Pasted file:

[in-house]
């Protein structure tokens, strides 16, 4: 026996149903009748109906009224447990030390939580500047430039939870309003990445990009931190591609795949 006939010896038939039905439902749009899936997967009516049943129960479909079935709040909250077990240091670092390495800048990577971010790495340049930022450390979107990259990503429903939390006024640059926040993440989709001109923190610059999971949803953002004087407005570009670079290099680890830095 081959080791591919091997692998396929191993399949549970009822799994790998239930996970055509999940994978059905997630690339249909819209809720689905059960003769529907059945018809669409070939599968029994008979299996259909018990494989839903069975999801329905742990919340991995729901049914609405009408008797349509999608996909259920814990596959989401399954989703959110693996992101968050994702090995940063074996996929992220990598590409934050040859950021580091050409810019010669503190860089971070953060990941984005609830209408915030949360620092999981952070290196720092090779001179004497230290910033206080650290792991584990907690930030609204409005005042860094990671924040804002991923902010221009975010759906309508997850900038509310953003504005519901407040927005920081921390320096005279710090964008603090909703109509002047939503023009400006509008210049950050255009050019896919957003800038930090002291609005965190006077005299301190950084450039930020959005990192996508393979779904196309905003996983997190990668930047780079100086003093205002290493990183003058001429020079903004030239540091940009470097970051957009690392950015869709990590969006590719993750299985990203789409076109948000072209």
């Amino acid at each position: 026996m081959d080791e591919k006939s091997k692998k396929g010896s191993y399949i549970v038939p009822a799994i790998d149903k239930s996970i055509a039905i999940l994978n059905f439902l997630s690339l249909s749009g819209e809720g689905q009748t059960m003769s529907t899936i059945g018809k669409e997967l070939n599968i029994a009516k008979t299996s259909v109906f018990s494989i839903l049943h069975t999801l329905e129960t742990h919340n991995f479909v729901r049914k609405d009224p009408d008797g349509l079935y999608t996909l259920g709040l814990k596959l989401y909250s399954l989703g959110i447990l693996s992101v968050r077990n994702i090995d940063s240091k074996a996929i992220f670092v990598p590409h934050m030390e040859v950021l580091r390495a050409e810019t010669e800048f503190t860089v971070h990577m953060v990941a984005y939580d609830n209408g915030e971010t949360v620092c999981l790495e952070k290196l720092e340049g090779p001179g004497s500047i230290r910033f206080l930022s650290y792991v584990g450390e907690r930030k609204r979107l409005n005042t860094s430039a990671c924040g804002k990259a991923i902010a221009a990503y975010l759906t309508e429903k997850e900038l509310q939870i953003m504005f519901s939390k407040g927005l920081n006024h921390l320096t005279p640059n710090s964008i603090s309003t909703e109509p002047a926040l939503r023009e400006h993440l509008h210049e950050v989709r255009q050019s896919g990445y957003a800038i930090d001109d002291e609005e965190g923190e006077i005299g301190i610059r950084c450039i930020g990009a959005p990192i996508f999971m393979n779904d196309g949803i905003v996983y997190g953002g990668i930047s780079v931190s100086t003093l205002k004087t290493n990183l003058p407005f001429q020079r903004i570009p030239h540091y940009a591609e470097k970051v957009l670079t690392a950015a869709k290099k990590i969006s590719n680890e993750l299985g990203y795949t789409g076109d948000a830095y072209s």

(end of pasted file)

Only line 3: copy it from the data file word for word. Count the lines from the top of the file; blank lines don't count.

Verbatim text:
């Amino acid at each position: 026996m081959d080791e591919k006939s091997k692998k396929g010896s191993y399949i549970v038939p009822a799994i790998d149903k239930s996970i055509a039905i999940l994978n059905f439902l997630s690339l249909s749009g819209e809720g689905q009748t059960m003769s529907t899936i059945g018809k669409e997967l070939n599968i029994a009516k008979t299996s259909v109906f018990s494989i839903l049943h069975t999801l329905e129960t742990h919340n991995f479909v729901r049914k609405d009224p009408d008797g349509l079935y999608t996909l259920g709040l814990k596959l989401y909250s399954l989703g959110i447990l693996s992101v968050r077990n994702i090995d940063s240091k074996a996929i992220f670092v990598p590409h934050m030390e040859v950021l580091r390495a050409e810019t010669e800048f503190t860089v971070h990577m953060v990941a984005y939580d609830n209408g915030e971010t949360v620092c999981l790495e952070k290196l720092e340049g090779p001179g004497s500047i230290r910033f206080l930022s650290y792991v584990g450390e907690r930030k609204r979107l409005n005042t860094s430039a990671c924040g804002k990259a991923i902010a221009a990503y975010l759906t309508e429903k997850e900038l509310q939870i953003m504005f519901s939390k407040g927005l920081n006024h921390l320096t005279p640059n710090s964008i603090s309003t909703e109509p002047a926040l939503r023009e400006h993440l509008h210049e950050v989709r255009q050019s896919g990445y957003a800038i930090d001109d002291e609005e965190g923190e006077i005299g301190i610059r950084c450039i930020g990009a959005p990192i996508f999971m393979n779904d196309g949803i905003v996983y997190g953002g990668i930047s780079v931190s100086t003093l205002k004087t290493n990183l003058p407005f001429q020079r903004i570009p030239h540091y940009a591609e470097k970051v957009l670079t690392a950015a869709k290099k990590i969006s590719n680890e993750l299985g990203y795949t789409g076109d948000a830095y072209s």